Tuesday, 22 May 2012

Conference Accreditation - My Response

As I start typing this it's around 45 minutes since I saw a tweet by @caronmlindsay that alerted me to the decision of the Federal Conference Committee (FCC) to pursue a policy of accreditation for this year's autumn conference. Well, I say the Federal Conference Committee but it transpires that they passed the decision on to the Federal Finance and Administration Committee (FFAC), which itself is a sub-committee of the Federal Executive (FE).

The result: the FFAC voted in favour of accreditation with one dissenting voice; step forward Ms Caron Lindsay

My first second public reaction was this tweet: 

I haven't been able to leave it at that, though, and so this piece is a direct response to the Lib Dem Voice article co-authored by the chairs of the three committees concerned (Andrew Wiseman, Duncan Greenland and Tim Farron). For background, you can read my previous thoughts here and the original consultation invitation here - I don't intend to rehearse all the arguments against again. Well, not now, anyway... Instead, I wish to make some observations on the article.

The first three paragraphs read well and seem to be a fair summary of the situation. So far so good. If only it had continued in that vein. Sadly, though, not enough thought went into the next paragraph:
However, whilst some of us are willing to risk the possibility of serious harm to ourselves by not following police recommendations to accept accreditation for all conference goers, we accept that we do not have the right to impose this on others who have no choice about attending Conference. This includes the many staff that will be working for the venue, the Conference hotel or for the Party.
Woah There! Quite aside from the fact that the accreditation process comes with very little (i.e. no) evidence it actually makes conference more secure and quite aside from the fact we all take risks every day of our lives, this sentence infers that those against accreditation are happy to play fast and loose with the lives and liberties of others. Rather than acknowledge the principled stand that LIBERAL Democrat party members were taking in resisting this move, the authors (whether intentionally or not) manage to insult those of us who take a contrary view as to the need for this measure.

The next paragraph comments on the financial risks of rejecting Police advice. This is not an area I feel competent to comment on, but you can find comment on it elsewhere. Suffice to say two things: 1) this is mentioned throughout the article but the nature of the risk is neither quantified nor qualified and 2) just as democracy costs, so can principles: sure, the FFAC has specific responsibilities but these aren't divorced from our party constitution and beliefs.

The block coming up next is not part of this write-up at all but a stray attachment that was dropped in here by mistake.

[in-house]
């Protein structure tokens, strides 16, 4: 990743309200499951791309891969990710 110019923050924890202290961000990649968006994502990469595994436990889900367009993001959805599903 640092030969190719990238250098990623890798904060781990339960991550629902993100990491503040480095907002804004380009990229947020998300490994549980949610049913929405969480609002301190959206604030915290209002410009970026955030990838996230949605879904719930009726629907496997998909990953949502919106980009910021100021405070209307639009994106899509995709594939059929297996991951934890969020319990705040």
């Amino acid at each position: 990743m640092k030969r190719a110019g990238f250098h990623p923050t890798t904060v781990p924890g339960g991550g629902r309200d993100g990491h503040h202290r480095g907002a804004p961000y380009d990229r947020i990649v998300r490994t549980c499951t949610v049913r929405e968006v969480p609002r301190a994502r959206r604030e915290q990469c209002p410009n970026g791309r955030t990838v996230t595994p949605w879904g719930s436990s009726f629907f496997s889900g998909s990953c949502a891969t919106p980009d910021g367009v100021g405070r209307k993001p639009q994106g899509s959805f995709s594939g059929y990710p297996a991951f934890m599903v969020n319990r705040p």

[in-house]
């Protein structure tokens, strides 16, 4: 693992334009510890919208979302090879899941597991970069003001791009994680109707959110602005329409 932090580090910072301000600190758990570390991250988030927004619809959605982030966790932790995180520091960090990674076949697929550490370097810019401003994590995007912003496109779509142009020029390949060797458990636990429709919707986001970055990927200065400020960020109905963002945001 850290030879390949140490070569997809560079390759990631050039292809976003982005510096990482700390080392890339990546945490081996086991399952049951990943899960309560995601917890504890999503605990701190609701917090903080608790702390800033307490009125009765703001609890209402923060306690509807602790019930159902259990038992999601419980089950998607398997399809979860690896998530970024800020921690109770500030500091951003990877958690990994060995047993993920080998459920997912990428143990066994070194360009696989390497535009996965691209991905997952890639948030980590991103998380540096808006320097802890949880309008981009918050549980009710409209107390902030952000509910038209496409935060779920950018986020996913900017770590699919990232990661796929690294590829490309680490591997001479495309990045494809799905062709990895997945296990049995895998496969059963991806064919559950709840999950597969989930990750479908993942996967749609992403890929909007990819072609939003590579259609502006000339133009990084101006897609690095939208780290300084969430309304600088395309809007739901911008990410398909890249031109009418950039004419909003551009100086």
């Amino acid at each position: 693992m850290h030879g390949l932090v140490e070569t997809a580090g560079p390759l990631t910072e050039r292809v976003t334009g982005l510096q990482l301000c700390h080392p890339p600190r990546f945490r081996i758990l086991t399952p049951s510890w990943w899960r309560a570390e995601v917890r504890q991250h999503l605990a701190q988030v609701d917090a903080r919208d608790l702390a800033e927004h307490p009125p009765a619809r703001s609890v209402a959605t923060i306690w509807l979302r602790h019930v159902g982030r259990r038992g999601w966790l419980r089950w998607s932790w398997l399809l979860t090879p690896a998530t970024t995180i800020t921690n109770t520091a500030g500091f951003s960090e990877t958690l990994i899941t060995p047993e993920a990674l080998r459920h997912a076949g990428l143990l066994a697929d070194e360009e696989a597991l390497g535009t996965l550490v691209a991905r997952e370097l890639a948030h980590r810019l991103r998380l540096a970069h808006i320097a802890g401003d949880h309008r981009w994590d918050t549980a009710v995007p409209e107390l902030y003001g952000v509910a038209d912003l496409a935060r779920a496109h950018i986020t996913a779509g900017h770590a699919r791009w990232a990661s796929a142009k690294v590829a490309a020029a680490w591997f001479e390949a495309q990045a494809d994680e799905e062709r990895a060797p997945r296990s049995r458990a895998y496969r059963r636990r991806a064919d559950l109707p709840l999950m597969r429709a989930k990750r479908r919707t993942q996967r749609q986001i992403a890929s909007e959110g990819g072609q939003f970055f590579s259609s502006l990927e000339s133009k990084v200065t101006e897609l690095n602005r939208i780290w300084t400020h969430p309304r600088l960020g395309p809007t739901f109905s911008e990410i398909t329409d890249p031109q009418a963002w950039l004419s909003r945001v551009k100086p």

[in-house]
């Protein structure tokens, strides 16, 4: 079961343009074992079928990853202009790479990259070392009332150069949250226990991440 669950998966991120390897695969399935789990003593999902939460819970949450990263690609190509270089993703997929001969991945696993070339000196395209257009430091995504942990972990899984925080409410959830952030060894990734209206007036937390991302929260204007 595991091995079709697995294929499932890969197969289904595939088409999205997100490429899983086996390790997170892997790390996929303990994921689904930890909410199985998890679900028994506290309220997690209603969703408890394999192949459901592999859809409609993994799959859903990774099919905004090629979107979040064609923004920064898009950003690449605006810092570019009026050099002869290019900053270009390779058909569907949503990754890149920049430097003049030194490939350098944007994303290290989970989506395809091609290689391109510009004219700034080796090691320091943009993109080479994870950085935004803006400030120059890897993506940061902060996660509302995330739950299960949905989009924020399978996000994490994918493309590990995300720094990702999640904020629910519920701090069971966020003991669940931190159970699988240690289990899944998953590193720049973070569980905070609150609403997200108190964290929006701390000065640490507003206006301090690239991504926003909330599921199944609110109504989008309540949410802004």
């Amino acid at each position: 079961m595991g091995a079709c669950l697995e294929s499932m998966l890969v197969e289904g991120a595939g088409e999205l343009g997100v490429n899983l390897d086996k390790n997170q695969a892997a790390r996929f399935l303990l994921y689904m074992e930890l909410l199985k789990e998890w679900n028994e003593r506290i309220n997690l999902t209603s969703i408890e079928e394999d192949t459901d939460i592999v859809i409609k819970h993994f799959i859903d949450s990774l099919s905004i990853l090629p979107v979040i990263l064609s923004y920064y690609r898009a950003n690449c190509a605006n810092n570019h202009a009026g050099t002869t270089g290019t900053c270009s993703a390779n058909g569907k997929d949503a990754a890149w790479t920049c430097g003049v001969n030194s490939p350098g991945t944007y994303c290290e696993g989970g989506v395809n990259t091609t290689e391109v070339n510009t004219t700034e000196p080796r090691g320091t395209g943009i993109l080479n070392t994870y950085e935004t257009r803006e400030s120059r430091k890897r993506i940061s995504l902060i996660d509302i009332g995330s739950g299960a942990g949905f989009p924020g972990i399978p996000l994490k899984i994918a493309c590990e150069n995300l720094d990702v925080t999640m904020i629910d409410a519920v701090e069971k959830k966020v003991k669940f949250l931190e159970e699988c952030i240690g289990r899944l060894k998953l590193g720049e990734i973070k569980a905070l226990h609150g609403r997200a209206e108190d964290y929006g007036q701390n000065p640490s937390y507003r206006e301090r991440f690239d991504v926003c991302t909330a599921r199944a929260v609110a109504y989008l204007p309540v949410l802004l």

There follows a sentence about the difficult decision the FCC had been faced with in "weighing the opinions of some of our members and Conference against security recommendations, our duty of care, and the practicalities of holding a large, high profile, conference as a party of government." Some? From my viewpoint, the Lib Dem blog- and twitter-spheres were pretty much united in one voice on this. Whilst this may be a self-selecting group of the most vocal amongst us, it is by no means an homogeneous group - so when it speaks with one voice it's probably a fair bet it's speaking for the party at large.

Anyway, it appears that the FCC decided to subcontract the decision to the FFAC, making it (as far as I can tell) a financial rather than a policy decision. As I said above, I don't feel qualified to comment on this area. It may be that, looked at in those terms, the resultant decision was fair enough but hats off (again) to Caron for fighting the Liberal corner.

As many on Twitter, and in the LDV comments section, have observed, the article then proceeds to suggest that accreditation process is unlikely to result in Police recommendations to accredit (m)any people. From memory, I believe two people failed the process last year and one of those decisions was not upheld by the party. In the space of a few paragraphs we go from being told we're risking serious harm to ourselves and those around us to being told that the accreditation process is unlikely to result in accreditation being with-held. Which is it, precisely?

The article ends:
We are aware that this decision will not be an ideal outcome for some of you. It has been very difficult for each of the Committees involved to weigh the opinions of some of our members and Conference against security recommendations, our duty of care, and the practicalities of holding a large, high profile Conference as a party of government. We hope however that this post goes some way to explain the reasons for the decision made.
The first sentence here somewhat understates the case as I've already pointed out. I do, however, accept that this will have been a difficult decision for each of the committees, although I question whether it was appropriate to pass the buck to the FFAC. I'm not convinced, in the end analysis, that the post does go any way to explaining the reasons for the decision made.

Ultimately, this is a disappointing decision made in an unsatisfactory fashion against a backdrop of member (or at least activist) disagreement. All in all, it's an illiberal decision unworthy of a party with our name.


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